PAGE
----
Huawei, Nokia and Sweden’s Ericsson are among the top contenders to help Canada’s telecom companies, including BCE and Telus, build the country’s 5G mobile networks.

Three of Canada’s partners in the Five Eyes intelligence-sharing group — the United States, Australia and New Zealand — have banned the use of Huawei products in 5G network development based on fears the company could spy on behalf of China.

Canada’s Innovation Minister Navdeep Bains, who along with Public Safety Minister Ralph Goodale is responsible for overseeing the 5G security review, has said the analysis is not just about Huawei and is designed to assess how best to protect Canadians.

Bains finalized the Nokia deal Thursday in Davos, Switzerland, where he’s participating in the World Economic Forum.

Canada’s ongoing scrutiny of Huawei has created concerns within the Chinese government. Lu Shaye, China’s envoy to Ottawa, warned Canada last week of possible repercussions if the government ultimately decides to bar Huawei from building the country’s 5G networks.

A Chinese Foreign Ministry spokesperson later tried to play down Lu’s remarks by saying the ambassador didn’t mean that China intended to interfere in Ottawa’s decision-making process. Hua Chunying also told journalists in Beijing on Monday that losses would be inevitable since Huawei is a leading supplier of 5G technology, according to a transcript on the Foreign Ministry’s website.

Later the same day, Bains and Goodale told reporters that Huawei isn’t the only company that can build 5G in Canada. When asked about options, Bains mentioned Ericsson as an example.

Few details are available about Canada’s 5G security review, but a well-placed source has said a decision is still months away.

The development of 5G — or fifth-generation — mobile networks will give users much faster connections and provide powerful data capacity to meet heavy demand from new applications, such as virtual reality, as people connect more devices to the internet.

The federal funding will back Nokia’s research work in Canada to help telecom networks meet the needs of 5G technology. The company is also developing cybersecurity tools to protect telecom networks.

The government is expected to sell the deal as a way to support more than 2,000 of Nokia’s jobs already in Canada and to create 237 new positions. Nokia Canada’s projects, valued at over $214 million, are based in Mississauga, Ont., and the Ottawa suburb of Kanata.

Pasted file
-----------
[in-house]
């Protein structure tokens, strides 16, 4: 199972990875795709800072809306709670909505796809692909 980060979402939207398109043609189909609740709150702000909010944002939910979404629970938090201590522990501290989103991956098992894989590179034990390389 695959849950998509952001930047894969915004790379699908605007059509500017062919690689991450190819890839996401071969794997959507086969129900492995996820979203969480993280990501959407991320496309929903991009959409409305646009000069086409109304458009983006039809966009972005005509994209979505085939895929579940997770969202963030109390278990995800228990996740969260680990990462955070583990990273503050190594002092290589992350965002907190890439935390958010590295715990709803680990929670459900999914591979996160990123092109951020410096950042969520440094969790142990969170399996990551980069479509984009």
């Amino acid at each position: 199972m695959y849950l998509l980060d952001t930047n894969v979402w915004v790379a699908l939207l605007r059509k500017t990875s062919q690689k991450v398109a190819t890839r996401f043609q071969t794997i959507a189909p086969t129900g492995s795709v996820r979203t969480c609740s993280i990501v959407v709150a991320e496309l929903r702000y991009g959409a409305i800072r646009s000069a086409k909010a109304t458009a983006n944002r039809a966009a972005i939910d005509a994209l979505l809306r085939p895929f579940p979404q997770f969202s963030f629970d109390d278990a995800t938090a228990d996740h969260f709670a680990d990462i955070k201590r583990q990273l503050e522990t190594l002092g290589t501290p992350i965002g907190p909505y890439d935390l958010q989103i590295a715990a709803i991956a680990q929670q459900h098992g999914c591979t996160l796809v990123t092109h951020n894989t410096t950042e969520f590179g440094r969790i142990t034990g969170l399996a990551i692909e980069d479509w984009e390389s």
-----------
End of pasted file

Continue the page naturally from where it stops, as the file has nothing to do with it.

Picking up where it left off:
Ottawa will also invest up to $35.7 million towards a $92.7-million partnership between Siemens Canada engineering company, and Atlantic Canada utilities Nova Scotia Power and New Brunswick Power. The deal calls for Siemens Canada to conduct research and development on smart-grid technology for power systems in the provinces.

The government’s Siemens and Nokia commitments will be made through a federal program known as the strategic innovation fund.

The issue of whether Huawei is allowed to build the country’s 5G networks has connections to a diplomatic crisis over Canada’s recent arrest of Meng, the company’s chief financial officer and daughter of its founder.

Canadian police arrested Meng at Vancouver’s airport at the request of American authorities, who are seeking her extradition on fraud allegations.

Her arrest has angered Beijing, and the case is at the heart of tensions between Canada and China. The Chinese government says Meng has done nothing wrong and has demanded her release, warning Canada of severe consequences if it doesn’t free her.

After her arrest, China detained two Canadians. Michael Kovrig, a Canadian diplomat on leave, and Michael Spavor, an entrepreneur, were taken in on allegations of engaging in activities that have endangered China’s national security.

In recent weeks, China also sentenced another Canadian, Robert Lloyd Schellenberg, to death in a sudden retrial of his drug-smuggling case. He was originally handed a 15-year jail term in 2016, but the court gave him the death penalty after revisiting his case.